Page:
Under the Road Traffic Act 1974 in Western Australia or the Road Traffic Code 2000, distraction in itself is not classified as an offence while driving. However, distracted drivers are more likely to commit other traffic offences such as running a red light, speeding and incorrect lane changes. These could all cause serious accidents and result in charges being laid.
Changes made to the law in relation to using mobile phones while driving and types of visual display units became law on 1st March 2011. These changes have provided clarification when it comes to use of a mobile phone for all the variety of functions which text messaging, emailing, video messaging and using a GPS. However, it is against the law while driving to use a mobile phone and the penalty is a fine of $400 plus 3 demerit points. It is also unlawful to drive a vehicle with a television receiver or other visual display unit on if at least part of the screen’s image can be viewed by the driver. If caught the penalty is a fine of $100 fine as well as 3 demerit points.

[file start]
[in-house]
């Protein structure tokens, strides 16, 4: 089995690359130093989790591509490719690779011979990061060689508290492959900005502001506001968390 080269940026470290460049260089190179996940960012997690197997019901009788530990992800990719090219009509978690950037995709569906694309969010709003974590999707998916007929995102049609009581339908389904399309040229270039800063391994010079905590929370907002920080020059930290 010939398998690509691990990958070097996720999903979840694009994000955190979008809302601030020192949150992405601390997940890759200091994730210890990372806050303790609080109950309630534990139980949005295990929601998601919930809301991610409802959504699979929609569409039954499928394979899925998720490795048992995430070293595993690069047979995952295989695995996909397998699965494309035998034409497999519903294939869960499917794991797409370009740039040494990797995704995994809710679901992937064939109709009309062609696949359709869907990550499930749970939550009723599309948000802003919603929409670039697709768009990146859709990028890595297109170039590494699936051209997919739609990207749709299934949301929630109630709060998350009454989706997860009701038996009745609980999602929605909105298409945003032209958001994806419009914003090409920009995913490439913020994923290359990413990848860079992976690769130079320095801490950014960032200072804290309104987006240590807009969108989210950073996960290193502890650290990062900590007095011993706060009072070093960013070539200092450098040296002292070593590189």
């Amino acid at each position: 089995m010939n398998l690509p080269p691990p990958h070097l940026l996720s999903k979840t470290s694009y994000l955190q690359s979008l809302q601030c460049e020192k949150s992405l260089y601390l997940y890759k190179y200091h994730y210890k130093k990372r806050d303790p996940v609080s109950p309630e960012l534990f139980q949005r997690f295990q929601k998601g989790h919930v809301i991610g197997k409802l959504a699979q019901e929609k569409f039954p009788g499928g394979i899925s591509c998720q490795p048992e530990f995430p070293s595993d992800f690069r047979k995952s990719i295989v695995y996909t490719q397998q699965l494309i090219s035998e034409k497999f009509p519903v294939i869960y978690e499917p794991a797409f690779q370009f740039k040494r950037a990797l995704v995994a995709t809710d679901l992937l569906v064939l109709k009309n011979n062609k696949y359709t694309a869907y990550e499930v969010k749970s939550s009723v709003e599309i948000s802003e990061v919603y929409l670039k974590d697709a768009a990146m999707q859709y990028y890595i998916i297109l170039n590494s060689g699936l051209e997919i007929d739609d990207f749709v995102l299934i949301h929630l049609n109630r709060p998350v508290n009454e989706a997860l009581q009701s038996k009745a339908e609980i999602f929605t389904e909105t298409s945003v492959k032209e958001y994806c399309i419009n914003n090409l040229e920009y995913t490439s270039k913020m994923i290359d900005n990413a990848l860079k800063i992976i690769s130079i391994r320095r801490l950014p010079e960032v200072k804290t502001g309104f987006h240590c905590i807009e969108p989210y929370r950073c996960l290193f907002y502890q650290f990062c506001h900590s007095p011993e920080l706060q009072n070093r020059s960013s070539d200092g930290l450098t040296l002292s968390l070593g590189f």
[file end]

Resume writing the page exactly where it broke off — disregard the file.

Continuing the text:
Research has discovered that holding a conversation on a mobile phone is more distractive than talking with a passenger. This can lead to any one of the following driver errors:
These alterations in driver attention due to mobile phone use results in a four times greater chance of being involved in a crash than a driver who is not distracted. As a result of these impacts on driving performance, the use of a mobile phone while driving increases the risk of being involved in a crash by up to 4 times.
Mobile phone use is one type of driver distraction which has increased in the last 20 or more years and has caused concern for legislators and has resulted in a number of studies conducted on the general issue of driver distraction. As a result It is estimated that distractive driving plays a significant role in 32% of the total number of road accident deaths and severe injuries in Western Australia from 2005 to 2007. 33% of these distractions appear to be something outside of the vehicle while up to 20% seem to be related to the driver’s handling of technology.
Of the types of accidents most likely to take place when a driver is distracted the majority seem to be rear end collisions, involve a single vehicle and occur at night. Drivers over 55 and young drivers are most vulnerable to the impact of distractions. These are considered to be related to delayed reaction times in older people and lack of knowledge of driving in young people.